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Facebook Scams, Hoaxes, and Malware

facebook by Rich Pasco

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Introduction

The social networking site Facebook is large enough to have attracted more than its share of scams, hoaxes, and malware. The same cautions should apply when using Facebook as when reading regular e-mail or outside web sites:

  • Don't believe everything you read.
  • Don't share or re-post something just because it tells you to!
  • Don't trust everything that seems to come from a friend. Your friend may be misinformed, or it may have come from an imposter stealing his identity.
That much said, there are some Facebook-specific scams worthy of special note:

Don't accept “Friend” requests from strangers

Remember your parents telling you not to accept candy from strangers? Facebook “Friend” requests are much like that candy. Remember, on the Internet, nothing is as it seems. That lonely, sexy young woman might just be a devious hacker hell-bent on identity theft or taking over your computer. Photos of lovely models are freely available online, so pictures do not necessarily represent the person behind the Facebook profile. A true friend is someone you know well enough to trust. Simply declaring someone a “Friend” on a social network does not make them one.

If you get a Friend request from someone you don't know, do not accept it right away. You might reply (with a private message) and politely ask that person how they know you. Don't accept it just because they have mutual friends of yours, because it may be that your friends fell for the scam, too. You might message your friends and ask them how they know that person. If they don't know him either, then send them a link to this page.

One reason it is dangerous is that once the person is your “Friend,” he has access to all the information you have posted just for your friends. It is even easier for him to create a duplicate profile and then befriend all your friends, and so on. See “The Duplicate Profile” below. Another is that you might trust them and then fall victim to one of the hacks to take over your computer (see my article “Every Trick in the Book.”

Another scenario: You didn't know it, but that beautiful, lonely 26-year-old woman who sent you a friend request last week is really a 45-year-old male burglar. And by posting your vacation pictures as you travel, you've just told him that your home is available for his picking.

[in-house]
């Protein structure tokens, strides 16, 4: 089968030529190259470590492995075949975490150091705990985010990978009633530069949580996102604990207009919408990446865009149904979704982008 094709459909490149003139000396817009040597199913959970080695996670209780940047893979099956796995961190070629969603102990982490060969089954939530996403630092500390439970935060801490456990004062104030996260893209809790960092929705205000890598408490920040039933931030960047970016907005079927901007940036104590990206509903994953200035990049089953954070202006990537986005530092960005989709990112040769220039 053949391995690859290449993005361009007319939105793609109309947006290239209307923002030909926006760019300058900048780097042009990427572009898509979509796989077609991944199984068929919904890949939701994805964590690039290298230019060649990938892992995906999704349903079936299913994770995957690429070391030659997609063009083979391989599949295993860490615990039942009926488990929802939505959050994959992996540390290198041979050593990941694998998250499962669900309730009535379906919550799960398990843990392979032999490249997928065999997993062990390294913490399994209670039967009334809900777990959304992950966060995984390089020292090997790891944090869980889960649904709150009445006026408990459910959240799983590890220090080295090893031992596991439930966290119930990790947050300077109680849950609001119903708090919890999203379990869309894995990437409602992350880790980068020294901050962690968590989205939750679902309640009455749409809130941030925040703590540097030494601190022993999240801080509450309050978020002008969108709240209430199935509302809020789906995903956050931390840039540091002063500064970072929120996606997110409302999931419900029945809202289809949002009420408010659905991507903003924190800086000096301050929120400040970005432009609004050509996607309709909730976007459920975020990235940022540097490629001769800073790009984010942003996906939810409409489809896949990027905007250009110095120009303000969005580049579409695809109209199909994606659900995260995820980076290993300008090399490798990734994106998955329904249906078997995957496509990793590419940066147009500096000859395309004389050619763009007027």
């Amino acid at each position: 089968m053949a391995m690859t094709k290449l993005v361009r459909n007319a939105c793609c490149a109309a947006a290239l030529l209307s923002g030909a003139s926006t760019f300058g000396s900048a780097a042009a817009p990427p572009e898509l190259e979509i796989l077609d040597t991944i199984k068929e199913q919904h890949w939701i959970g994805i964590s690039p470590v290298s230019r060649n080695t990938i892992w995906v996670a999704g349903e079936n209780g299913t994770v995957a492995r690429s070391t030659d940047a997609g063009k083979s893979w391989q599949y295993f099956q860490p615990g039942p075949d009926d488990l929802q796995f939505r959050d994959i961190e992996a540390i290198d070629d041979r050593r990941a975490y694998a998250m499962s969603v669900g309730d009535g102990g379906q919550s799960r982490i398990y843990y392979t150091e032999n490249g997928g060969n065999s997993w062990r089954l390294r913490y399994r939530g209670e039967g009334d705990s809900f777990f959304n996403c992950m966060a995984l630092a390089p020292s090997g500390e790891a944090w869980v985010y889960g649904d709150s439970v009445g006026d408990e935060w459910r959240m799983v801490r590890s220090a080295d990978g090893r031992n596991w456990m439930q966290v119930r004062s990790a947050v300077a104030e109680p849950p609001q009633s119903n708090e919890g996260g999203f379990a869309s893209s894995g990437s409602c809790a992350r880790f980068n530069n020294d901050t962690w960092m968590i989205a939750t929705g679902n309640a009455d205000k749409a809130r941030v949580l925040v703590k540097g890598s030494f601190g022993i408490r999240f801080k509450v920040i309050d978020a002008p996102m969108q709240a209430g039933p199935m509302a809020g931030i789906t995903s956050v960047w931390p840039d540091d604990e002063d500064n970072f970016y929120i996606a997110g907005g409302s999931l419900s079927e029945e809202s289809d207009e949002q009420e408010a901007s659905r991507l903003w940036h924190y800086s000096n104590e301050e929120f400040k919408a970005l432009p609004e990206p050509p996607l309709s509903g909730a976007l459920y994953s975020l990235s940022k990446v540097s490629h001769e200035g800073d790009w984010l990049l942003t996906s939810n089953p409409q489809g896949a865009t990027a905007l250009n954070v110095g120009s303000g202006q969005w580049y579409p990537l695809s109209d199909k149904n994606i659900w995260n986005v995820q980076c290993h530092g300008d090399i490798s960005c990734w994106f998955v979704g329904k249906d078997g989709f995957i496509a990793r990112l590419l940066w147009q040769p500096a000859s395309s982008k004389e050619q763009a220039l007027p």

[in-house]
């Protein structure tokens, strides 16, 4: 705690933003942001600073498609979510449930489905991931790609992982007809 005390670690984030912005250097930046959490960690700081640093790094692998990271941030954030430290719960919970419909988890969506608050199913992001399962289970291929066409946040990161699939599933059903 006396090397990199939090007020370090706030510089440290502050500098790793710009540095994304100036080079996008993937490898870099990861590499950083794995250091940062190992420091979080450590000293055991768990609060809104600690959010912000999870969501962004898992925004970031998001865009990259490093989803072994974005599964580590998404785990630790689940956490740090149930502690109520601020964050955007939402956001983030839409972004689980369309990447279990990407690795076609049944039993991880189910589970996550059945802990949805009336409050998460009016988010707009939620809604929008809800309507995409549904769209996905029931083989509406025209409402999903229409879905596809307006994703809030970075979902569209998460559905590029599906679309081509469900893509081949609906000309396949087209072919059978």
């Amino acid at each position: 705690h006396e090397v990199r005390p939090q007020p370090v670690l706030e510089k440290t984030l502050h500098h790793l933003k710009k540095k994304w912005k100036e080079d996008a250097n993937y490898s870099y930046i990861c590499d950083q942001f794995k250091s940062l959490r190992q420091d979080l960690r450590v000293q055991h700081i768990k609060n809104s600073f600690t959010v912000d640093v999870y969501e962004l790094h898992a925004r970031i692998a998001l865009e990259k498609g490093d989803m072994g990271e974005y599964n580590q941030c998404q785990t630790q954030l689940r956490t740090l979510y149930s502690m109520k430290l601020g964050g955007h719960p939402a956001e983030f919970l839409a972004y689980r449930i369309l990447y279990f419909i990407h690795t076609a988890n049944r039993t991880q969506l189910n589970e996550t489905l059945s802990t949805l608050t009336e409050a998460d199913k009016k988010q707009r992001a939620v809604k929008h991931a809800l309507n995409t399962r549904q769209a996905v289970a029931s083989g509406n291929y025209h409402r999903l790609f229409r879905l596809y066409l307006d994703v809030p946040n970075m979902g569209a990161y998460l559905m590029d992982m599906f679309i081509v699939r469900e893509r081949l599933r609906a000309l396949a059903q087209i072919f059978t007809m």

An example phony profile: “Comfort Mylla”

I got a Friend request from “Comfort Mylla” on Thursday, January 28, 2016. It was a new account with no history before the profile picture update notice below (see the “his” in it), and only a few friends, all older men.

Comfort Mylla 1

I put the photo into Google Images and found the net awash with that same picture attached to phony profiles at various dating sites. So naturally I declined the request. In fact, I never accept Friend requests from people I don't already know.

Comfort Mylla 2

I sent “Comfort” a private message explaining that I only accept Friend requests from people I already know. In an attempt to convince me of her sincerity, “she” sent me a few more pictures, which matched other shots of “Danielle” from the Danielle FTV site at the first link above. When I asked about that, she said she used to be a model under the assumed name Danielle, but returned to Ghana to care for her ailing mum. Sure, right.

So I reported the profile as per the instructions under “How to Report a phony profile” below. Here is the result:

Comfort Mylla 3

Another phony profile: “Mary Cusack”

When I opened my Facebook account on Friday, January 6, 2017, I had a Friend request from a beautiful, sexy twenty-something young woman with a brand-new Facebook account and absolutely no other Facebook friends. Eager to learn more about her, I right-clicked on her profile photo and chose “Copy Image Location.” Then I went to Google Images, opened their “search by image” feature, pasted the link and found several articles about “The ‘Yahoo Boys’ in Nigeria.” So I pulled down the menu on my new friend's profile and chose “report this profile” and “this is a fake account.” Facebook took it down promptly.

Mary Cusack

Mary Cusack Reviewed

For More Information

The Duplicate Profile

Hackers copy your name and your profile picture and create a new Facebook account. They send Friend requests to all of your Friends. Your friends think it is you, so they accept. From then on, the hackers can say and post whatever they want under your name.

Hacked vs. Cloned (or Spoofed)

Please carefully distinguish between two terms:

  • “Hacked” means that someone logged into your account (and possibly modified its content). An appropriate response is to change your password.
  • “Cloned” or “Spoofed” means that someone copied its publicly visible features (profile and cover photos, intro, biography and birthday) to create a phony account in your name. An appropriate response is to (1) report the phony account to Facebook mangement so they can take it down and (2) hide your list of friends from public view.
Too often, I read well-meaning friends of someone whose account was cloned telling the victim that their account was “hacked” and to change his password. Not only is this technically misleading, to change one's password is both unnecessary and ineffective in this situation.. It is unnecessary because there is no evidence that the original account was logged into or modified in any way—only published data was accessed. It is ineffective because changing one's password neither removes the phony profile nor stops the impostor from continuing to send Friend requests to the victim's Friends.